CBC Olympic ratings rose in PyeongChang, while NBC ratings fell.

The trend in Olympic ratings is dramatically different depending on which side of the Canada-U.S. border you examine. For the 2018 PyeongChang Winter Games, NBC’s primetime ratings were down 17 percent on average from the 2014 Sochi Olympics, averaging 17.8 million viewers. While their coverage could still boast some successes (streaming consumption, performance relative to the rest of TV, money made from ad sales, and the performance of NBCSN), the overall picture continued the decline we saw for the last Summer Olympics in Rio in 2016 (also down 17 percent, relative to the 2012 games in London).

The decline’s less significant if you throw in the side-by-side coverage on NBCSN during primetime, something that wasn’t available in Sochi (and something that likely played a role in NBCSN’s addition of an estimated 646,000 homes from February to March.) Combining those buckets gives an average of 19.7 million viewers, which would be a seven percent decline from Sochi. But that’s still a drop.

Things have been different on the other side of the border, though. Canada saw a big jump for those 2016 Olympics as compared to London (up 23 per cent total day, up 11 per cent in primetime), and that appears to have continued for the 2018 Games relative to Sochi.

In Canada, the audience for CBC’s primetime coverage was up from 2.7 to 2.8 million viewers on average early on, with 23.4 million Canadians watching at least part of the first weekend’s Olympic coverage across English and French TV networks, almost 65 per cent of Canada’s estimated population (36.29 million in 2016). And that got even better by the end of the Games, with an average minute audience of over 3 million viewers. Plus, a whole lot of Canadians watched at least part of the coverage:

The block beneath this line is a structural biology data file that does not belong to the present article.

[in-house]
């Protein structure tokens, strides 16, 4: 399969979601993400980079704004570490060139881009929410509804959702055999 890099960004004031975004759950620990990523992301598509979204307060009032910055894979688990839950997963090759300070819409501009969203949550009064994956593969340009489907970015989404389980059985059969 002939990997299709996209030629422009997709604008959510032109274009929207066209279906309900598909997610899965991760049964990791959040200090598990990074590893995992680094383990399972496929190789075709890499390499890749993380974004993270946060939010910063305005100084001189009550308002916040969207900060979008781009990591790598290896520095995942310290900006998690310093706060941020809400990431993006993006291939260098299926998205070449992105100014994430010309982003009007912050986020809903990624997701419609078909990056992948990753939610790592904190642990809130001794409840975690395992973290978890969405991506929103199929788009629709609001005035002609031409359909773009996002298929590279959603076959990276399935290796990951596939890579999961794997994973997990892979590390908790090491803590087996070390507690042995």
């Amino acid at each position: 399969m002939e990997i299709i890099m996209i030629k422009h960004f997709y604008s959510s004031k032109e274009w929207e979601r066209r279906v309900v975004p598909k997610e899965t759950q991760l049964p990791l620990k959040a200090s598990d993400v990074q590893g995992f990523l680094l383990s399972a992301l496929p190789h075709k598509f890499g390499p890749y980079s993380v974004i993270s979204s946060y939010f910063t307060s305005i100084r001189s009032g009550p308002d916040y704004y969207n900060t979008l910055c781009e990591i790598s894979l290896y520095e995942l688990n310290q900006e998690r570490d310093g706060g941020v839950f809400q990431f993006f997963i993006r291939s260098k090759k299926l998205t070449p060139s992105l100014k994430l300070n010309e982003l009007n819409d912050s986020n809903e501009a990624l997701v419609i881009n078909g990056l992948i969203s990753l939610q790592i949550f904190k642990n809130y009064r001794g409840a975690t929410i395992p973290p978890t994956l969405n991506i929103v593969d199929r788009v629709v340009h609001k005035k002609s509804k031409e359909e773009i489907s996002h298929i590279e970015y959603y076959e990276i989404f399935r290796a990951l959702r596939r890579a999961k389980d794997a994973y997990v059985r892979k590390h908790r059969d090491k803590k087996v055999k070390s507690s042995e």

The closest available comparison for NBC appears to be from a Feb. 24 release about the combination of the Super Bowl and Olympics giving them the “Best Feb. Ever”, which offered this:

Since Super Bowl Sunday, more than 229 million Americans tuned into the networks of NBCUniversal – far surpassing all other media companies. Millions more streamed the action live on NBCSports.com, NBCOlympics.com, and the NBC Sports app, while even more experienced the events on a multitude of social media platforms.

Update: NBC has passed on that that number is 233.4 million through the end of the Games, which would be 72 percent of the U.S. population (323.1 million in 2016).

So a larger percentage of Canadians tuned in, and the Canadian audience rose from Games to Games while the U.S. audience fell. Of course, those Canadian audience figures are considering multiple networks, so it makes sense to consider the NBC+NBCSN numbers for the U.S. as a comparison, but those numbers are still down (albeit less dramatically, and in line with other sports ratings declines), while the Canadian numbers are up.

It’s also notable that while the U.S. saw plenty of complaints about the PyeongChang time zone (which meant many big events happened in the middle of the night in North America), the CBC saw a huge audience boost for that window: